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Happy Accidents by Jane Lynch
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Happy Accidents

by Jane Lynch

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I'm not surprised that at once this book is both uplifting and depressing. It's depressing because really the journey that Jane Lynch took to stardom was much like others who have written these memoirs, she got lucky, ran into the right people at the right times.

Of course as it's obvious from the breadth of roles she's done, from Dr. Reid's Mom on Criminal Minds, a definite serious role, to Sue Sylvester on Glee, a not so serious role (by the by, bummer that there was no Criminal Minds mention in the book, that was the first place I saw her and it's still my favorite of her roles by a long shot) that yes, she prepares and is a very well versed in her craft as well. But there are a lot of people who are very great at what they do, but if they don't get that lucky break (running into the right person or declining or accepting the right job that landed in their lap) then what good is their smarts and preparedness and talent.

Still, with the title being Happy Accidents, unlike the other author memoirists at least she doesn't pretend like happenstance didn't have something to do with her success.

And the book is uplifting too. I didn't mean to write so many words on the depressing part. Although more than once she says in multiple ways that her stories (in AA or in the rest of her life) aren't as interesting as others stories, she's had a ton of life experiences. And just because it's not Lindsey Lohan or Brittney Spears life experience doesn't mean that others can't glean a lot of important lessons. Including just the fact that really no one can tell you anything that can help. you sorta have to keep going as best you can and learn the lessons that you need to learn. ( )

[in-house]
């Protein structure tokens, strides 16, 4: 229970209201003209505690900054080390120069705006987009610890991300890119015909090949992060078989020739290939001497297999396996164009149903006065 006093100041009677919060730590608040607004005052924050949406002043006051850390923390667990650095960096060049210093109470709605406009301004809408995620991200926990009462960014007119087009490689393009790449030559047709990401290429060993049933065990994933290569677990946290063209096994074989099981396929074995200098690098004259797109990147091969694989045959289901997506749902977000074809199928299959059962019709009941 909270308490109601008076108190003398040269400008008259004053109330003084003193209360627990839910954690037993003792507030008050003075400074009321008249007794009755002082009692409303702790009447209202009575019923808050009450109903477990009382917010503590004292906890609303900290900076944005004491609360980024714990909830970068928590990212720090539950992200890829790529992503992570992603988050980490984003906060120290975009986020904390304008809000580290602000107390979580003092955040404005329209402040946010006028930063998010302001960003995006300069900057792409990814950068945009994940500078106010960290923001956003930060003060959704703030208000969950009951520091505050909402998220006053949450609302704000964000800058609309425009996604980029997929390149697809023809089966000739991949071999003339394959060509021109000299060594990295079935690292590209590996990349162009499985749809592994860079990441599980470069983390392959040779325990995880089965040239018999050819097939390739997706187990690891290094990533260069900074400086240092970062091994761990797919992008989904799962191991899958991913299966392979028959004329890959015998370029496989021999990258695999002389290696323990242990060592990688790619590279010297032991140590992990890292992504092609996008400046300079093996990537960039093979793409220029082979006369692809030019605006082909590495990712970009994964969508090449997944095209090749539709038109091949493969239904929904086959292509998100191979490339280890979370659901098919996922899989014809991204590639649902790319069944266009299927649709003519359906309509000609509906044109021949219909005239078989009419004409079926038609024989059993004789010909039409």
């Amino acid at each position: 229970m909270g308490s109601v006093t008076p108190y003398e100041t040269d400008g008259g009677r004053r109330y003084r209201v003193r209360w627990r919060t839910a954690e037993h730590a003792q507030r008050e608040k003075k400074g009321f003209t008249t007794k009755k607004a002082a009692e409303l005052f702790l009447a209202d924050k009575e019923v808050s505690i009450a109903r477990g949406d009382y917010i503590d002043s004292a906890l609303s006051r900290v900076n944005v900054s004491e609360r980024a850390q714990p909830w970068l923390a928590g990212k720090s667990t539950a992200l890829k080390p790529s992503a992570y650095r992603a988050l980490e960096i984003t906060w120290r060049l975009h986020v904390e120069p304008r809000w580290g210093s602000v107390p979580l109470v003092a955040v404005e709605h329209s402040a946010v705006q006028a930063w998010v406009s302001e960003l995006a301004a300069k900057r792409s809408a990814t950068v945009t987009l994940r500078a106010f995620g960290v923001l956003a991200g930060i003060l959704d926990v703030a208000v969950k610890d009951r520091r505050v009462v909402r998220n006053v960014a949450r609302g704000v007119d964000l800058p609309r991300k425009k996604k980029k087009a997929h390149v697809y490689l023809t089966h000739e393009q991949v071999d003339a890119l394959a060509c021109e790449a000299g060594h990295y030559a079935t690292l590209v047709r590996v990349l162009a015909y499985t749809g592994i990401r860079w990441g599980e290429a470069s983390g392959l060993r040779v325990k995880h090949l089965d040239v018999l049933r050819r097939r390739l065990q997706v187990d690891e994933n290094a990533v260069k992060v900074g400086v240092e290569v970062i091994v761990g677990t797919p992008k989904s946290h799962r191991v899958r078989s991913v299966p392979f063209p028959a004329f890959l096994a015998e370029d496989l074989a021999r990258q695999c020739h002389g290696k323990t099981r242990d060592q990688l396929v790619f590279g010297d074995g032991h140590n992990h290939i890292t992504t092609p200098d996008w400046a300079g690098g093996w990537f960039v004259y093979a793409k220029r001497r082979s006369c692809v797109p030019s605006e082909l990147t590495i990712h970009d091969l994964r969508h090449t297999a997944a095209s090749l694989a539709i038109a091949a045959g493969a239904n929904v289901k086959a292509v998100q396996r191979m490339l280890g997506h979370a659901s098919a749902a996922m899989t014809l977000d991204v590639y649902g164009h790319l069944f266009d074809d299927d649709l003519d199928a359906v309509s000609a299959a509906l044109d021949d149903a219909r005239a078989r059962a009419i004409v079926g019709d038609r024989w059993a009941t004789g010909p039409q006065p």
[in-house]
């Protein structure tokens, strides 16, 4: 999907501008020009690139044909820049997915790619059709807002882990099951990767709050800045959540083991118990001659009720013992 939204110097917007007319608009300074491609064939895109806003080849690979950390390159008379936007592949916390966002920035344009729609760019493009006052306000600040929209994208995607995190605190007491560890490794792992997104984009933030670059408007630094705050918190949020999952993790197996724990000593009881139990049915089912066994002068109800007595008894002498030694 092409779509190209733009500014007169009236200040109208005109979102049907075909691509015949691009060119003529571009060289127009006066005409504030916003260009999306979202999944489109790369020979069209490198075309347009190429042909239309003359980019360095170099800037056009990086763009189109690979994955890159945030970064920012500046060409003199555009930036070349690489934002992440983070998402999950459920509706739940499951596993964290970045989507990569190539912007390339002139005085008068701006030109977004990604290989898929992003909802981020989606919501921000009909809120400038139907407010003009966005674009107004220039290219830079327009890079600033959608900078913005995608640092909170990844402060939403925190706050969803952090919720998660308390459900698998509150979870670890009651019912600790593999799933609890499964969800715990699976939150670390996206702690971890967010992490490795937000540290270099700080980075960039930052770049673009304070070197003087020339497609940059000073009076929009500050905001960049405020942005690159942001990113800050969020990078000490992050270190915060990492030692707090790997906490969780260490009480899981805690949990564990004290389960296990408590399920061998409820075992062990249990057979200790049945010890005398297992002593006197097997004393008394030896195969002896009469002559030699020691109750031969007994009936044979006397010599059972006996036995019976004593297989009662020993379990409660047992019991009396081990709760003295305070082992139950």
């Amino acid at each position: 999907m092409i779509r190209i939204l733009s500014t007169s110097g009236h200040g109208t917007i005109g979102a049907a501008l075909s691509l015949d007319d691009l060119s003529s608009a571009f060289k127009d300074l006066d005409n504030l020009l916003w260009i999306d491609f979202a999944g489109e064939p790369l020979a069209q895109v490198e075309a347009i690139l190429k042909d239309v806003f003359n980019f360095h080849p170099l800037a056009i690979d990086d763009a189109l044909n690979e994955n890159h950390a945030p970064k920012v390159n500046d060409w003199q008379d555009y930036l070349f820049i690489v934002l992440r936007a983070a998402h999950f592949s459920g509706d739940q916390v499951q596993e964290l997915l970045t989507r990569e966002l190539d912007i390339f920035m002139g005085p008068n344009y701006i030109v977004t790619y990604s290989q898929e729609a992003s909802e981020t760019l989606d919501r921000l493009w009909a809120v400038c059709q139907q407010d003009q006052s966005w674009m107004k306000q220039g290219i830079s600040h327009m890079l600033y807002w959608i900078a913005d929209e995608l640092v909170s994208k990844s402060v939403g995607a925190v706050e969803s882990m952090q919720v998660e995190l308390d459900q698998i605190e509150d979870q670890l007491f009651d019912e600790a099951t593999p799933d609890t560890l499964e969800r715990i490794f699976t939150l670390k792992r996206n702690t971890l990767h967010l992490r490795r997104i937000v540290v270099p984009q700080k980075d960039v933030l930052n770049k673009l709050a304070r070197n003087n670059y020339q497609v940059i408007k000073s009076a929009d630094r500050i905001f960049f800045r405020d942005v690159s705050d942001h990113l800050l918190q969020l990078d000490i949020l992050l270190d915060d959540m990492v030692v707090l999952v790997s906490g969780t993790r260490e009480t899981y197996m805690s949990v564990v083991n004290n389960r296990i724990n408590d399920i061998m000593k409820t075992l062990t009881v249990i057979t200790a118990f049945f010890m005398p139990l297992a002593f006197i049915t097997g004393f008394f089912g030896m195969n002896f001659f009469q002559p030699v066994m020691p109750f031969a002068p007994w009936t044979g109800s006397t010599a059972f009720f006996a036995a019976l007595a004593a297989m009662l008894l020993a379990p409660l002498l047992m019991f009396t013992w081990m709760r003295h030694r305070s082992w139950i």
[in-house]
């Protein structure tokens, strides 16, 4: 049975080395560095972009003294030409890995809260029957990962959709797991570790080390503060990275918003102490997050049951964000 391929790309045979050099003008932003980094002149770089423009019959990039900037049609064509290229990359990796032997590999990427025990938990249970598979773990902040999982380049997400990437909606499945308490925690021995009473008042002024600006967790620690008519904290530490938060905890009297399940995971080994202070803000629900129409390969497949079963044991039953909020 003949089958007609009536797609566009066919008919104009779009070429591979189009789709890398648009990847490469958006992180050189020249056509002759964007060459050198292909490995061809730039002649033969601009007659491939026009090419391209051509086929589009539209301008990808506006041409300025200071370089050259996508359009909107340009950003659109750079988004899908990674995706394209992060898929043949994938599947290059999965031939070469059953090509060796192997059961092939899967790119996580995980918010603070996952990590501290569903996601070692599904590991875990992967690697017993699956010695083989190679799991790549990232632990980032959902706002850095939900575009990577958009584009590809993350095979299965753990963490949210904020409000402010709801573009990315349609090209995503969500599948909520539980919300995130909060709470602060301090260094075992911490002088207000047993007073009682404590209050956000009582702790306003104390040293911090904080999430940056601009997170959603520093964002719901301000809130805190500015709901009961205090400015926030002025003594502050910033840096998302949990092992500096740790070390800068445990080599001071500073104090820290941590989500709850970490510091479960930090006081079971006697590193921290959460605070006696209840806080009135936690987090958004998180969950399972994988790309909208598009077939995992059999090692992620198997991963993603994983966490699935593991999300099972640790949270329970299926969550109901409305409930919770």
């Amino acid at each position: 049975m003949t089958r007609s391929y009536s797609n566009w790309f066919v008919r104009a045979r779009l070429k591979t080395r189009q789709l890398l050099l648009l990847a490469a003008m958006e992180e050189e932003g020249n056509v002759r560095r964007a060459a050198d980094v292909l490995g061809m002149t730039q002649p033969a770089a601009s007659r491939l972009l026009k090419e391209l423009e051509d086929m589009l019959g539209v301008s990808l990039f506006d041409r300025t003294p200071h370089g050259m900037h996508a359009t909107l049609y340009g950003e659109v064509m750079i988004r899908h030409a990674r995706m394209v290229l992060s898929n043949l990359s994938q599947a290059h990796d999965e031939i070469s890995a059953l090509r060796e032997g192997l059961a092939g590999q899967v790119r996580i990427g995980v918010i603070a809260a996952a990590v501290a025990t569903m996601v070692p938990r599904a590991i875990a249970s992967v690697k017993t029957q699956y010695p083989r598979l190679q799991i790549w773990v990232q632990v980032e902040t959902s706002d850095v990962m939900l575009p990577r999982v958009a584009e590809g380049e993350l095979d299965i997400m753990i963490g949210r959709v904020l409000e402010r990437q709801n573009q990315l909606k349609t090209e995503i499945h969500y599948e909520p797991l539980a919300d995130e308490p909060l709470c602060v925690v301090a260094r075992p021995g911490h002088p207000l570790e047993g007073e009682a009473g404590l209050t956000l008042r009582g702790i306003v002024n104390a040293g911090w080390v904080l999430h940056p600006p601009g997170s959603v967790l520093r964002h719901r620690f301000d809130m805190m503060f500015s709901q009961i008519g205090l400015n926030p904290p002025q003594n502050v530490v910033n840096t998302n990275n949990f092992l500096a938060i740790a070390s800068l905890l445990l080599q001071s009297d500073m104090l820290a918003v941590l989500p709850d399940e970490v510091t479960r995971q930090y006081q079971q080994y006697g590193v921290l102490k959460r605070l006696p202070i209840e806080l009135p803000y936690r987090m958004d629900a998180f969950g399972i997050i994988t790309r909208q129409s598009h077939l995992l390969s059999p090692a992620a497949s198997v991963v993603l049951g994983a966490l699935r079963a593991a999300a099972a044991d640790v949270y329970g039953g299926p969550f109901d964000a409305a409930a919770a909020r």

DanieXJ | Jul 22, 2014 |
Really quite boring, especially for an alleged alcoholic. I enjoy Jane Lynch. I find her smart, brilliant, talented, and funny. But "happy accidents" do seem to descibe her seminal moments, and that's not very interesting.

Also, the requisite Borderline Personality Disorder diagnosis is missing. ( )
  dysmonia | Apr 15, 2014 |
Really quite boring, especially for an alleged alcoholic. I enjoy Jane Lynch. I find her smart, brilliant, talented, and funny. But "happy accidents" do seem to descibe her seminal moments, and that's not very interesting.

Also, the requisite Borderline Personality Disorder diagnosis is missing. ( )
  dysmonia | Apr 15, 2014 |
Really quite boring, especially for an alleged alcoholic. I enjoy Jane Lynch. I find her smart, brilliant, talented, and funny. But "happy accidents" do seem to descibe her seminal moments, and that's not very interesting.

Also, the requisite Borderline Personality Disorder diagnosis is missing. ( )
  dysmonia | Apr 15, 2014 |
Entertaining, not too self-aggrandizing or self-flagellatory, and fun to read. For all I love and respect Jane Lynch personally more from reading this book, after hearing more about the material she has played in, I don't think she is my kind of actor though.

On a deeper level, this book makes me reflect on Malcolm Gladwell's Outliers and how many extraordinary people may not be so different from better than average people except for their luck in a series of -- as the title says -- happy accidents. ( )
  pammab | Apr 3, 2014 |
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For Mom and Dad

. . . and every kid out there mustering up

the courage to answer the call of their

own hero's journey
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If I could go back in time and talk to my twenty-year-old self, the first thing I would say is: "Lose the perm."
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Jane Lynch, best known for her award-winning role as hard-driving cheerleading coach Sue Sylvester on Glee, tells the story of how she reached success by anything but a straight path. From teen alcoholic to out lesbian, from strange coincidences and chance meetings to offbeat character roles and finally a star turn--part comic memoir and part inspirational narrative, this is a book equally for the rabid Glee fan and for anyone who needs a new perspective on life, love, and success.… (more)

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